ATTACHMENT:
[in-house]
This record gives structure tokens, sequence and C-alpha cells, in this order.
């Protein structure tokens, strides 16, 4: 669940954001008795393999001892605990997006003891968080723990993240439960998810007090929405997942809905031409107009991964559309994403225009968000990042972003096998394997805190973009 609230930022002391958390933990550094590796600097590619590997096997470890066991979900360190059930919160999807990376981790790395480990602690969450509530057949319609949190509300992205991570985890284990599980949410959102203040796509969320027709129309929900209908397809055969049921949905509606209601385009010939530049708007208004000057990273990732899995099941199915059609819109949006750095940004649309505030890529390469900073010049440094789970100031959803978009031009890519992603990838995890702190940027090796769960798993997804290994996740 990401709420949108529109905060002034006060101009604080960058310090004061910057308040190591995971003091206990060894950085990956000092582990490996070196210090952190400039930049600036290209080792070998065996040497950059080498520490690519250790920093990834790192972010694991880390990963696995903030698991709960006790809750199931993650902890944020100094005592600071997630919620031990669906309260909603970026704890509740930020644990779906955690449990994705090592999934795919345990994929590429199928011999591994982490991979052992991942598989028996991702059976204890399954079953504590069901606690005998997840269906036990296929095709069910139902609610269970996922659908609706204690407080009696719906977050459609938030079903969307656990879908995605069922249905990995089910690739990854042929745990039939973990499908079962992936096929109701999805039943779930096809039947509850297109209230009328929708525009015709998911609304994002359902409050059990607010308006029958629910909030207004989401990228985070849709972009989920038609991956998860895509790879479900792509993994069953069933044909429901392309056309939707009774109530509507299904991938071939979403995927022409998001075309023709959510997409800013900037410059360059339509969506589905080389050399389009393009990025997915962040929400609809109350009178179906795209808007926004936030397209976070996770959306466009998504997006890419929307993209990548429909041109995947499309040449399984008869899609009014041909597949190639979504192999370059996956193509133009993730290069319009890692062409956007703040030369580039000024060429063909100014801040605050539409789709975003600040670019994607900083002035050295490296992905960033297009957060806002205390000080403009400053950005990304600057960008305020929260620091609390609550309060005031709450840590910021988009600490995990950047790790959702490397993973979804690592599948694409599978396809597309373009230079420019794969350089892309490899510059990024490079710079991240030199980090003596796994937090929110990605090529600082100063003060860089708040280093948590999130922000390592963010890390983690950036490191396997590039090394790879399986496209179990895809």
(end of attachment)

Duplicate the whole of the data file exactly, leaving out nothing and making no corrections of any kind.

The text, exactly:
[in-house]
This record gives structure tokens, sequence and C-alpha cells, in this order.
């Protein structure tokens, strides 16, 4: 669940954001008795393999001892605990997006003891968080723990993240439960998810007090929405997942809905031409107009991964559309994403225009968000990042972003096998394997805190973009 609230930022002391958390933990550094590796600097590619590997096997470890066991979900360190059930919160999807990376981790790395480990602690969450509530057949319609949190509300992205991570985890284990599980949410959102203040796509969320027709129309929900209908397809055969049921949905509606209601385009010939530049708007208004000057990273990732899995099941199915059609819109949006750095940004649309505030890529390469900073010049440094789970100031959803978009031009890519992603990838995890702190940027090796769960798993997804290994996740 990401709420949108529109905060002034006060101009604080960058310090004061910057308040190591995971003091206990060894950085990956000092582990490996070196210090952190400039930049600036290209080792070998065996040497950059080498520490690519250790920093990834790192972010694991880390990963696995903030698991709960006790809750199931993650902890944020100094005592600071997630919620031990669906309260909603970026704890509740930020644990779906955690449990994705090592999934795919345990994929590429199928011999591994982490991979052992991942598989028996991702059976204890399954079953504590069901606690005998997840269906036990296929095709069910139902609610269970996922659908609706204690407080009696719906977050459609938030079903969307656990879908995605069922249905990995089910690739990854042929745990039939973990499908079962992936096929109701999805039943779930096809039947509850297109209230009328929708525009015709998911609304994002359902409050059990607010308006029958629910909030207004989401990228985070849709972009989920038609991956998860895509790879479900792509993994069953069933044909429901392309056309939707009774109530509507299904991938071939979403995927022409998001075309023709959510997409800013900037410059360059339509969506589905080389050399389009393009990025997915962040929400609809109350009178179906795209808007926004936030397209976070996770959306466009998504997006890419929307993209990548429909041109995947499309040449399984008869899609009014041909597949190639979504192999370059996956193509133009993730290069319009890692062409956007703040030369580039000024060429063909100014801040605050539409789709975003600040670019994607900083002035050295490296992905960033297009957060806002205390000080403009400053950005990304600057960008305020929260620091609390609550309060005031709450840590910021988009600490995990950047790790959702490397993973979804690592599948694409599978396809597309373009230079420019794969350089892309490899510059990024490079710079991240030199980090003596796994937090929110990605090529600082100063003060860089708040280093948590999130922000390592963010890390983690950036490191396997590039090394790879399986496209179990895809």